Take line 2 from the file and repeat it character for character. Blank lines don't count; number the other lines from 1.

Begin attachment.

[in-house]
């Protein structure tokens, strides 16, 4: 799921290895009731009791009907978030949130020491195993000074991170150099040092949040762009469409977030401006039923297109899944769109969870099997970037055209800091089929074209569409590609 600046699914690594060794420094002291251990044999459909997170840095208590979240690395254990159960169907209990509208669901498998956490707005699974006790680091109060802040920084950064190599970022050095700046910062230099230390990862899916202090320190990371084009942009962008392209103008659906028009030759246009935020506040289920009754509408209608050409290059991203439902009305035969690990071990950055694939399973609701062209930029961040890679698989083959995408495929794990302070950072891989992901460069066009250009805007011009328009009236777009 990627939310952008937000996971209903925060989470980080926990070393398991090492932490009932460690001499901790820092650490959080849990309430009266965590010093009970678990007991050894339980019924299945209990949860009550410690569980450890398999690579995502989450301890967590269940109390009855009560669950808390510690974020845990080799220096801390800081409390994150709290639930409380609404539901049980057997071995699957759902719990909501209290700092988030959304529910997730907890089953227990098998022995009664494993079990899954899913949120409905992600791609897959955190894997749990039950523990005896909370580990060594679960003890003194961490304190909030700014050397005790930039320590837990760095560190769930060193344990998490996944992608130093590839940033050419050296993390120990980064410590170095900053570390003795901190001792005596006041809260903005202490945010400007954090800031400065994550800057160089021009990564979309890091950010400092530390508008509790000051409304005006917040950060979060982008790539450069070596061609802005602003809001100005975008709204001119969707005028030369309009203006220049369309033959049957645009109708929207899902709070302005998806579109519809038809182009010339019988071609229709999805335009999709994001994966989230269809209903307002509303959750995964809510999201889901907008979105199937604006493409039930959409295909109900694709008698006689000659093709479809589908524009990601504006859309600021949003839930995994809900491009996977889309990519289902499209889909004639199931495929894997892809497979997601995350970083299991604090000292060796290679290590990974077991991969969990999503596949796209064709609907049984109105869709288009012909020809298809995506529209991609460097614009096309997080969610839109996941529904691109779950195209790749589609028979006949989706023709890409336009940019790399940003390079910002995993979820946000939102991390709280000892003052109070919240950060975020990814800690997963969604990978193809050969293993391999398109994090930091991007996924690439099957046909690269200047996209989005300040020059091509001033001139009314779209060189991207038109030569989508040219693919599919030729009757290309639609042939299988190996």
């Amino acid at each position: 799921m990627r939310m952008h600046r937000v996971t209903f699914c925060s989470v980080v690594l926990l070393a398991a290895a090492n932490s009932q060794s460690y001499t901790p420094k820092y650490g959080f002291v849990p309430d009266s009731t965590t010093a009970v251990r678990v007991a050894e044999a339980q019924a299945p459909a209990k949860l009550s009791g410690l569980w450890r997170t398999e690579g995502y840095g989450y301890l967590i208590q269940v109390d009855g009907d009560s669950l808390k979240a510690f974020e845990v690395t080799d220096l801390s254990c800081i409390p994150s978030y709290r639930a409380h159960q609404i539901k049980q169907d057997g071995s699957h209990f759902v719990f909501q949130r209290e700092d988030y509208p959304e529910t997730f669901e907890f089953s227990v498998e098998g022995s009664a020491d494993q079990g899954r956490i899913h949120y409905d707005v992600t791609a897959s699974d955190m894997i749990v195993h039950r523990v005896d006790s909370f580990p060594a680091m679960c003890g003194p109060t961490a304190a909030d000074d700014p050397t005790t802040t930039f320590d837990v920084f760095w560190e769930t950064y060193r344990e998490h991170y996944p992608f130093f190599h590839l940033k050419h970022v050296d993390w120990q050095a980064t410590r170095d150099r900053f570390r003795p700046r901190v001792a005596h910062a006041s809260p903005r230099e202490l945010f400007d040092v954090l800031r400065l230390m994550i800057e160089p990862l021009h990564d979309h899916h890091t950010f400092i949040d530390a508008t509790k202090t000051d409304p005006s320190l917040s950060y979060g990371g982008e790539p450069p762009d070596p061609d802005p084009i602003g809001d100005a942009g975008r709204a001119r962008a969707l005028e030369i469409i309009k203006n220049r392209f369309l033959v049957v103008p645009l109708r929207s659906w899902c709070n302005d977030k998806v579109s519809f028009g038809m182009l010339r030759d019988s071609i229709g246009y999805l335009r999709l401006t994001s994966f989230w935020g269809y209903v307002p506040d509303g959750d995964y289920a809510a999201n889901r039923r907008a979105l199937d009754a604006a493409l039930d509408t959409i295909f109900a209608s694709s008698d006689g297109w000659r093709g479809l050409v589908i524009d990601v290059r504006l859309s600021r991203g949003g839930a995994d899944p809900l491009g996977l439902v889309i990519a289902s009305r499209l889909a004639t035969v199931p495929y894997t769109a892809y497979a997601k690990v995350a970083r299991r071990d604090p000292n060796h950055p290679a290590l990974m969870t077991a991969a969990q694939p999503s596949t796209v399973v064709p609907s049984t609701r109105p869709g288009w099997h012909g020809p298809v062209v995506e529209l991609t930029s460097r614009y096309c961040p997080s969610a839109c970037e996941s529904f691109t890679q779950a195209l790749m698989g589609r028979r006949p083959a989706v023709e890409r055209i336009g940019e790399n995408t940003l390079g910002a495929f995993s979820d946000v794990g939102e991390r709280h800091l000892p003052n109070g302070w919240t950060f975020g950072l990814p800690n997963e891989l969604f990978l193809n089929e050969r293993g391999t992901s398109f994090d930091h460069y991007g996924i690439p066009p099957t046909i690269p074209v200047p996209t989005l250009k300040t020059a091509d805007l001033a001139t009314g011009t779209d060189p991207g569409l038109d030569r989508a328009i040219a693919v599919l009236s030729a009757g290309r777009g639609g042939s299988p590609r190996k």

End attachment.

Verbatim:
């Protein structure tokens, strides 16, 4: 799921290895009731009791009907978030949130020491195993000074991170150099040092949040762009469409977030401006039923297109899944769109969870099997970037055209800091089929074209569409590609 600046699914690594060794420094002291251990044999459909997170840095208590979240690395254990159960169907209990509208669901498998956490707005699974006790680091109060802040920084950064190599970022050095700046910062230099230390990862899916202090320190990371084009942009962008392209103008659906028009030759246009935020506040289920009754509408209608050409290059991203439902009305035969690990071990950055694939399973609701062209930029961040890679698989083959995408495929794990302070950072891989992901460069066009250009805007011009328009009236777009 990627939310952008937000996971209903925060989470980080926990070393398991090492932490009932460690001499901790820092650490959080849990309430009266965590010093009970678990007991050894339980019924299945209990949860009550410690569980450890398999690579995502989450301890967590269940109390009855009560669950808390510690974020845990080799220096801390800081409390994150709290639930409380609404539901049980057997071995699957759902719990909501209290700092988030959304529910997730907890089953227990098998022995009664494993079990899954899913949120409905992600791609897959955190894997749990039950523990005896909370580990060594679960003890003194961490304190909030700014050397005790930039320590837990760095560190769930060193344990998490996944992608130093590839940033050419050296993390120990980064410590170095900053570390003795901190001792005596006041809260903005202490945010400007954090800031400065994550800057160089021009990564979309890091950010400092530390508008509790000051409304005006917040950060979060982008790539450069070596061609802005602003809001100005975008709204001119969707005028030369309009203006220049369309033959049957645009109708929207899902709070302005998806579109519809038809182009010339019988071609229709999805335009999709994001994966989230269809209903307002509303959750995964809510999201889901907008979105199937604006493409039930959409295909109900694709008698006689000659093709479809589908524009990601504006859309600021949003839930995994809900491009996977889309990519289902499209889909004639199931495929894997892809497979997601995350970083299991604090000292060796290679290590990974077991991969969990999503596949796209064709609907049984109105869709288009012909020809298809995506529209991609460097614009096309997080969610839109996941529904691109779950195209790749589609028979006949989706023709890409336009940019790399940003390079910002995993979820946000939102991390709280000892003052109070919240950060975020990814800690997963969604990978193809050969293993391999398109994090930091991007996924690439099957046909690269200047996209989005300040020059091509001033001139009314779209060189991207038109030569989508040219693919599919030729009757290309639609042939299988190996």